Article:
My take is that it's OK to mention and even emphasize secondary endpoints in a full published report of a clinical trial, and in an abstract, so long as it's done clearly. Most oncologists are, and certainly should be, trained to appreciate these kinds of distinctions. The authors of the new study are a bit too conservative about survival endpoints. In their discussion, they write that overall survival "is the gold standard for the assessment of benefit: it is unambiguous and is not subject to investigator interpretation." While that statement meshes with what I was taught as a medical student, resident and as an oncology fellow, it doesn't fit well with my view as a patient or as a more experienced clinician. Today, quality of life and, especially for people with metastatic disease, parameters like time to progression may be more valued measurements.
What's noteworthy, or shocking -- as in a wake-up call to journal editors -- is the finding that two-thirds of the randomized, published clinical breast cancer studies didn't adequately report on side effects. This concerns me a lot, especially as a patient, because I know that doctors don't always read the fine print. Details matter, and too often when I read about a new breast cancer drug I have to turn to, say, Table 4A, to learn of a new drug's grade III effects on the gut or lungs. That takes effort, access to journals, and wanting to know.
Even in 2013, when patients are likely to look stuff up, many still go with their gut feelings about a doctor based on personal recommendations, reputation and the doctor's personality, and then they follow that physician's advice. It's rare for a patient to say something like, "No, I'd rather have drug Y, because it's got a lower rate of heart failure compared to drug X in a randomized study with eight years of follow-up." Sure, many more patients today will ask about side effects than would have done so just 10 years ago, but unfortunately few have access or knowledge to weed through the medical literature.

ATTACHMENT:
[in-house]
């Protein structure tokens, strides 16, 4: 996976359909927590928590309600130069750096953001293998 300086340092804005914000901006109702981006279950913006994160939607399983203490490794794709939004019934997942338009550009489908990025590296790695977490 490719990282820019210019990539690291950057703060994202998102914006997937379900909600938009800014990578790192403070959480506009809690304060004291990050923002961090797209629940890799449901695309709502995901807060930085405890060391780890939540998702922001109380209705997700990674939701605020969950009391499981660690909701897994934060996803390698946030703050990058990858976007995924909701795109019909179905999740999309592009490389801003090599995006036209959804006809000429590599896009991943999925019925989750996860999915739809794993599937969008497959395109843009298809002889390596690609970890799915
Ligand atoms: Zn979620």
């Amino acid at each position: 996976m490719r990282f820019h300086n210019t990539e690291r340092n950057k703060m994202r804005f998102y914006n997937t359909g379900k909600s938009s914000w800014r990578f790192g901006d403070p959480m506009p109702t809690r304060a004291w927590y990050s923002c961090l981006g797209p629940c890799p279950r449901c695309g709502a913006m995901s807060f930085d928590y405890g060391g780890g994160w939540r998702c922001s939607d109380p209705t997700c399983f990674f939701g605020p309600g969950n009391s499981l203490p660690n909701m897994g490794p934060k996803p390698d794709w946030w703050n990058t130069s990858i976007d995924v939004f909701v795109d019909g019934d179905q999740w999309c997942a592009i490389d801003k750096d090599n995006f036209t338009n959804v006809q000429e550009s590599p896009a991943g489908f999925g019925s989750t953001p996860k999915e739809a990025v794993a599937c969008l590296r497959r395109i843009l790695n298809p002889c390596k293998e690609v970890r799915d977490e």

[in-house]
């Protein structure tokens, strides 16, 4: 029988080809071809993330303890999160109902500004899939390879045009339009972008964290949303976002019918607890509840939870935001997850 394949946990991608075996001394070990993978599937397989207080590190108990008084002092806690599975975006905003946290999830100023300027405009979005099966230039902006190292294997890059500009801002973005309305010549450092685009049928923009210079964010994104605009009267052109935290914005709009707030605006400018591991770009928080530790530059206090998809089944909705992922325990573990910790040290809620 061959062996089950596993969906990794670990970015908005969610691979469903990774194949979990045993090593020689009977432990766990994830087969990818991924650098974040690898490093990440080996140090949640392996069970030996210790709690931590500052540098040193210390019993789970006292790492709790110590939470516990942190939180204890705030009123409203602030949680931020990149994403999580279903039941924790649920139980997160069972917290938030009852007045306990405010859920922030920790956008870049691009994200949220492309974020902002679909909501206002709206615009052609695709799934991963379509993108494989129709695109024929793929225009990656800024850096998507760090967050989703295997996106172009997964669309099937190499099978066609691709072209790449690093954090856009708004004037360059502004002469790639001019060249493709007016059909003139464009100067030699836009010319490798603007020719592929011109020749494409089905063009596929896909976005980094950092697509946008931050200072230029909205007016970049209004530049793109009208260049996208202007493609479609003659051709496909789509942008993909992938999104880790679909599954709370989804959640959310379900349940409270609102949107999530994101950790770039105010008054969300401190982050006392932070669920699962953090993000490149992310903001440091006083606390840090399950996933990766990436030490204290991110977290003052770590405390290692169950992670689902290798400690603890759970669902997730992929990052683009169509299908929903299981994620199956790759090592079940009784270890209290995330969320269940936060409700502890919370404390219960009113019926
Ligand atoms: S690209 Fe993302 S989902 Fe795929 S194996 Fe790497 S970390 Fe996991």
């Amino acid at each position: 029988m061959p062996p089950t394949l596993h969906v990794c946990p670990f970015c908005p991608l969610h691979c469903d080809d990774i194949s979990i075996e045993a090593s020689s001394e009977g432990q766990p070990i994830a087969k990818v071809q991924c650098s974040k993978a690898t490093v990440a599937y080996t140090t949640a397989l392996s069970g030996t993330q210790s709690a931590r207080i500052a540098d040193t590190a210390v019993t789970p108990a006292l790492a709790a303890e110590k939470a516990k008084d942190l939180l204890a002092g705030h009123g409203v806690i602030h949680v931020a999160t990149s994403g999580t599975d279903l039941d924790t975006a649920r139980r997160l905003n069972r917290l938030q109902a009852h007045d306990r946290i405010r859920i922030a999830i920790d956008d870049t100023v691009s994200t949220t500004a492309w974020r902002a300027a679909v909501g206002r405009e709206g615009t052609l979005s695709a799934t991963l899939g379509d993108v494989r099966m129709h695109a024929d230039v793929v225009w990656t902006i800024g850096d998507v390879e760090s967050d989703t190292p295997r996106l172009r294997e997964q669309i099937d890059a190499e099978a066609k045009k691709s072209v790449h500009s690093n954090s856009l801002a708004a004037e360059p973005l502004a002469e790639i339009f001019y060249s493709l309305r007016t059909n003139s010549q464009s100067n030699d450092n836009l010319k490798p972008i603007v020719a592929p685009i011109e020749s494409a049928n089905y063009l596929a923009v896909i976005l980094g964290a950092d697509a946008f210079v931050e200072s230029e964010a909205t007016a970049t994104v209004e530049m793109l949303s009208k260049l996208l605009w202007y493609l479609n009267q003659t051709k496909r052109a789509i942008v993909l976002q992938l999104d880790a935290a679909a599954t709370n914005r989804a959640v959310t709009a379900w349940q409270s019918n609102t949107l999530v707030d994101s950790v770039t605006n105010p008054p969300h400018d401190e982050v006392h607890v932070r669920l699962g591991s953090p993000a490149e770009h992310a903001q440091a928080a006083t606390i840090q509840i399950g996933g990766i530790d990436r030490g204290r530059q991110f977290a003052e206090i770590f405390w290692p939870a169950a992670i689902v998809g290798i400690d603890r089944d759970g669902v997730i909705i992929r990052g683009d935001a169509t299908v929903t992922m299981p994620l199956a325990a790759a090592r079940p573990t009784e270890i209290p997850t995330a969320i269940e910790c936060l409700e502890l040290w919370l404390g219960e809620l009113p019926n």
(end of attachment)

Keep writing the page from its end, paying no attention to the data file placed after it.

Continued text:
Sure, it's true that some people with serious illness take in encyclopedic pages about their condition, consult message boards and get multiple opinions. Still, many patients I've known choose not to read black-and-white information about their condition or treatment options. Online, you see and hear stories, disproportionately, from empowered patients who choose to learn and write about their experiences with illness. In offices, the truth is, many patients are remarkably passive in their cancer therapy decisions.
Part of the problem is that not all patients want to know, or hear, about side effects. The same may be said, too, of some oncologists, who might use psychological defense mechanisms -- like avoidance of unpleasant information -- so they worry less about the treatments they give. I'm not aware of any studies to this effect, but it would be understandable if doctors, in their heads, concentrate more on the good they're trying to do than possible harms. Physicians, too, are influenced by spin and headline-style blurbs of information about new cancer drugs.
Doctors' primary, most objective source of information are published reports of clinical trials. It would help patients if journal editors would assure that articles reporting on clinical cancer studies mention, in the abstract summary, any significant treatment toxicity. That way, it's more likely the potential down-sides of a treatment, old or new, won't escape the doctor's mind.